News / USA

Obama Challenges Congress to 'Do the Right Thing' on Gun Control

President Barack Obama talks with 11-year-old letter writer Julia Stokes (2nd R in blue dress) as he signs executive orders on gun violence during an event at the White House, January 16, 2013.
President Barack Obama talks with 11-year-old letter writer Julia Stokes (2nd R in blue dress) as he signs executive orders on gun violence during an event at the White House, January 16, 2013.
VOA News
U.S. President Barack Obama is taking aim at gun violence with a set of proposals expected to ignite a political fight with pro-gun groups and their supporters.

Obama called for lawmakers to quickly pass several proposals, saying keeping children safe is "our first task as a society."

"Let us do the right thing.  Let us do the right thing for them and for this country that we love so much," he said.

Obama was joined Wednesday by school children who wrote to him about gun violence following the December 14 school shooting in Newtown, Connecticut that killed 20 children and six teachers. 

He has called that day the worst of his presidency and warned that what lawmakers do, or fail to do, will resonate with future generations.

"This is how we will be judged and their voices [children's voices] should compel us to change," said the president.

 Some of Obama's 23 Executive Actions on Gun Violence

  • Require federal agencies to make data available to the federal background check system
  • Review categories of individuals prohibited from having a gun
  • Launch national safe and responsible gun owner campaign
  • Provide law enforcement, first responders and school officials with training for active shooter situations
  • Clarify the Affordable Care Act does not prohibit doctors asking patients about guns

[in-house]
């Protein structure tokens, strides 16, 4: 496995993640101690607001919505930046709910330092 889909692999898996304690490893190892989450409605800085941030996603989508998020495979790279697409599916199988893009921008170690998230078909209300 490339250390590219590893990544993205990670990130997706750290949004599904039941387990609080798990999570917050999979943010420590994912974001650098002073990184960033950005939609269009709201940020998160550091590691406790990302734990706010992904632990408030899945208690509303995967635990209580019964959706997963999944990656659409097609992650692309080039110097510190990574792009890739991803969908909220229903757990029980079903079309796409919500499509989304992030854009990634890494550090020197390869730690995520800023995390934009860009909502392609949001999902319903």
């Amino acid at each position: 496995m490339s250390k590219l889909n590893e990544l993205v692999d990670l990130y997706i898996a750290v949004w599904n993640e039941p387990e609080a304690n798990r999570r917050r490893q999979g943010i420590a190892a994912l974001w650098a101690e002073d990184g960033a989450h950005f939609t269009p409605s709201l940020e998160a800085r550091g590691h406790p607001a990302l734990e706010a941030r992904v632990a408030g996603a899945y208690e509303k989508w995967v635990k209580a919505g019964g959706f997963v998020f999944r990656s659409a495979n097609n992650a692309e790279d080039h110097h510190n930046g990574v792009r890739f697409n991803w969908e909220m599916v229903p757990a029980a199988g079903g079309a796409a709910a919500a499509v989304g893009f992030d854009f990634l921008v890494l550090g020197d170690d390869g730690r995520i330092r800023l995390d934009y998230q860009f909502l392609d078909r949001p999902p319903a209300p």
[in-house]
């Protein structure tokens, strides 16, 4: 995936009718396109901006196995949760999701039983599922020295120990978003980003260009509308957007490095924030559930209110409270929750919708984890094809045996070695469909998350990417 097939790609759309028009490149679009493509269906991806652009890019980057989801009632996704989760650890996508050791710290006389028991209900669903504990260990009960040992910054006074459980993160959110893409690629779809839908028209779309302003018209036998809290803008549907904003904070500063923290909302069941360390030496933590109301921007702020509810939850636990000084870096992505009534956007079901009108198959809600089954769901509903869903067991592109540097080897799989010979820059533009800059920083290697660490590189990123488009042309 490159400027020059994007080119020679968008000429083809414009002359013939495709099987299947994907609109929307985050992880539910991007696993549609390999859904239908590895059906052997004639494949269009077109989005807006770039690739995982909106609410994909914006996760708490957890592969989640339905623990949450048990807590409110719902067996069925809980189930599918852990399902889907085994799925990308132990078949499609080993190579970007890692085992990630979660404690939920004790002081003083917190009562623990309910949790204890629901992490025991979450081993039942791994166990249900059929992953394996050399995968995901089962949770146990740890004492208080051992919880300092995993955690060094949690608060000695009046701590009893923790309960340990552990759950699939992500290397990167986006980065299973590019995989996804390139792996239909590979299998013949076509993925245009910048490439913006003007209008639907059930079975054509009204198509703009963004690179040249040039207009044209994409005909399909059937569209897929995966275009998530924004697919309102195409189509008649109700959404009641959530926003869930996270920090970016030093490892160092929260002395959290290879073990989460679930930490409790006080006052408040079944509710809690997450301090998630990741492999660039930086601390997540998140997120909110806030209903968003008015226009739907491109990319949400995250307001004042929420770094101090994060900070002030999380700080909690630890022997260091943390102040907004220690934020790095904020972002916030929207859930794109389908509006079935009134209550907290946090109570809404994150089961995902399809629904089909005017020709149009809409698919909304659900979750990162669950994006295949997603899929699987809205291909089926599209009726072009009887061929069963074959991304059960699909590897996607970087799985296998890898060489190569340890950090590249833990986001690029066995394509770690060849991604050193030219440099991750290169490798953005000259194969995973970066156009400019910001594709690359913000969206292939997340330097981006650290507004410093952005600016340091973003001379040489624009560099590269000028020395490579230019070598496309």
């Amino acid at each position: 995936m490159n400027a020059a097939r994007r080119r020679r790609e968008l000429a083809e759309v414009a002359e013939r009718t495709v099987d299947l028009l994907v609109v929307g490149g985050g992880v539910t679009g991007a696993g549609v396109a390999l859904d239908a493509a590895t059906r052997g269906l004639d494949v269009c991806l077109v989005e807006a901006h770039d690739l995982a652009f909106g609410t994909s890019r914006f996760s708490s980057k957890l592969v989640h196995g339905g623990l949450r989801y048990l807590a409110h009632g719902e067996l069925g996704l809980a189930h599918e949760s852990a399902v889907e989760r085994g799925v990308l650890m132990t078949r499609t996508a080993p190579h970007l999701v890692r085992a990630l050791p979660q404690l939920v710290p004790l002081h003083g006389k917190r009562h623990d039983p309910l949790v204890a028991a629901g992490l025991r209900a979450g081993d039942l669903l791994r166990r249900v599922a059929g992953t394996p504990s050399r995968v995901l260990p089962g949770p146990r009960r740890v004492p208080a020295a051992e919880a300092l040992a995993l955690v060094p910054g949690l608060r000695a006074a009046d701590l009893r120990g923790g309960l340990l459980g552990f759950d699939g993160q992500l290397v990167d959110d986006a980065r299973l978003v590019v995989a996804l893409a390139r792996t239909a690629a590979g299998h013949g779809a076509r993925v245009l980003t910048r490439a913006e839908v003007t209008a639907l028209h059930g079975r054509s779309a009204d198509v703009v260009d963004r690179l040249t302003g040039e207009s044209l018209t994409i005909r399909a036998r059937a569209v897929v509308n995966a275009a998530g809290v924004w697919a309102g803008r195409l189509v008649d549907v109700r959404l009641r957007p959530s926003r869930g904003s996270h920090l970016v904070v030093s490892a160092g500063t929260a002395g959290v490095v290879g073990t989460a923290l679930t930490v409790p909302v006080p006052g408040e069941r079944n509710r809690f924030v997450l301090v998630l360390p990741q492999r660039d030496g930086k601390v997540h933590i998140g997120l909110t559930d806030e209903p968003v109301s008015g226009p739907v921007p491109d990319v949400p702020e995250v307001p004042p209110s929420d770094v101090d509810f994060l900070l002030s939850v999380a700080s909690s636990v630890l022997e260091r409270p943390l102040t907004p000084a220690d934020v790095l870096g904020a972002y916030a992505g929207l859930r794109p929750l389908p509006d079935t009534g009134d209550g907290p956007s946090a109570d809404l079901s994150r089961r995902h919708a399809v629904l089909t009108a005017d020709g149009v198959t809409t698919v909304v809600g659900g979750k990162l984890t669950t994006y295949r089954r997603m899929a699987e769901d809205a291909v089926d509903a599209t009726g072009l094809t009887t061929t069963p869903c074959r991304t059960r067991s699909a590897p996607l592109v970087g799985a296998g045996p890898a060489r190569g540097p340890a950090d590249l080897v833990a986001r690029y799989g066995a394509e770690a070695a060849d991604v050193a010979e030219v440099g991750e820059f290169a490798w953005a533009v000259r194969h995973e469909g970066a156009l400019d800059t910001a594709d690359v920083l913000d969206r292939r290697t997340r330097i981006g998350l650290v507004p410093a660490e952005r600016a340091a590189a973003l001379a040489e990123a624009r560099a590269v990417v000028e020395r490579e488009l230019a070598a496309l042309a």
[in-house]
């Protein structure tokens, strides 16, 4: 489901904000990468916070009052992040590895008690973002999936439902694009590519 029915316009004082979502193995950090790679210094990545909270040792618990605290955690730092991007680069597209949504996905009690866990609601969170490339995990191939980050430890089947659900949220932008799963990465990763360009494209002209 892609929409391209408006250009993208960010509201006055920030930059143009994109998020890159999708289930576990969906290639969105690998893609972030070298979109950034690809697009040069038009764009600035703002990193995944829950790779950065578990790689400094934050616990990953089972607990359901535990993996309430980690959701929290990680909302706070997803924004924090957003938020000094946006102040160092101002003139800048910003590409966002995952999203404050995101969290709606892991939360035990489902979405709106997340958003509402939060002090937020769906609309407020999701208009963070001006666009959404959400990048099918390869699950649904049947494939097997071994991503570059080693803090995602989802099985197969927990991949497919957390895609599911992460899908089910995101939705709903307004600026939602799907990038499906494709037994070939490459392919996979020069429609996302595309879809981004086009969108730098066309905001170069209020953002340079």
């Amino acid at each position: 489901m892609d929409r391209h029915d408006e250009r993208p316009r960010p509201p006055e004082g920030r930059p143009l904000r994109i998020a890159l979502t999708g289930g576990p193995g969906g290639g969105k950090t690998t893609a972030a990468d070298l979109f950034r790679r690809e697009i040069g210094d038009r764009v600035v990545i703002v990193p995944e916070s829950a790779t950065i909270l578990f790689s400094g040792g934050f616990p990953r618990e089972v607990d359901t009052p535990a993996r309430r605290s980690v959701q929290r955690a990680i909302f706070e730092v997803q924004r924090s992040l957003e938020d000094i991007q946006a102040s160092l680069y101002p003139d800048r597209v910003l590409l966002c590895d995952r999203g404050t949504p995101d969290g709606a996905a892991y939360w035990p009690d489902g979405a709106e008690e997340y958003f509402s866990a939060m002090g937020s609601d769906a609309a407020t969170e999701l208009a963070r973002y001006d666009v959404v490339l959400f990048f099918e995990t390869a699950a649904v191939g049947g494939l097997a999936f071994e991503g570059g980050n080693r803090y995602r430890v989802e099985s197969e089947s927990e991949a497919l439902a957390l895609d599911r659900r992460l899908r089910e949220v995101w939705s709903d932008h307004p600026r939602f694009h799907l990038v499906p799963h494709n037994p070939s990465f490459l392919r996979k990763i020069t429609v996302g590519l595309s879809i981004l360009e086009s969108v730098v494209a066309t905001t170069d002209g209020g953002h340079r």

• Develop model emergency response plans for schools, houses of worship and institutions of higher education
Obama's proposals include banning assault-style weapons, universal background checks for gun sales, and boosting mental health services.  The president also signed 23 executive orders to help give law enforcement and mental health professionals more tools in combating gun violence.

Florida Republican Senator Marco Rubio voiced strong concerns about Obama's proposals, issuing a statement Wednesday saying "Nothing the President is proposing would have stopped the massacre at Sandy Hook [in Newtown]."  Rubio also pledged to "oppose the president’s attempts to undermine Americans’ constitutional right to bear arms.”

The National Rifle Association has been critical of gun-control efforts, saying "gun-control schemes have failed in the past and will have no impact on public safety and crime." 

On Tuesday, the largest U.S. gun-rights lobbying group launched an ad campaign to preemptively attack the president's plan.  The ad calls Obama an "elitist hypocrite" for allowing armed security guards to protect his school-aged daughters, while rejecting a proposal for armed guards in every school.

The White House has called the NRA ad "repugnant and cowardly.''  And during Wednesday's news conference, Vice President Joe Biden said such thinking is out-of-date.

"The world has changed and it is demanding action," he said.

After the president's announcement, supporters expressed hope there would finally be some movement to crack down on gun violence.

Dan Gross, president of the Brady Campaign to Prevent Gun Violence, said it appears many Americans have had enough.

"This is certainly the most hopeful moment on this issue in well over a decade.  And a lot of it is obviously because of the public outrage and sympathy," he said.

A number of new polls shows many Americans appear to be more receptive to stronger government restrictions on guns.

An Associated Press-GfK poll found a majority of Americans favor a ban on military-style rapid-fire weapons and 84 percent want to see a nationwide standard for background checks for anyone wanting to buy a gun.

Another poll released this week by the Pew Research Center found 55 percent of Americans favor bans on assault-style weapons while 85 percent want stronger background checks for gun buyers.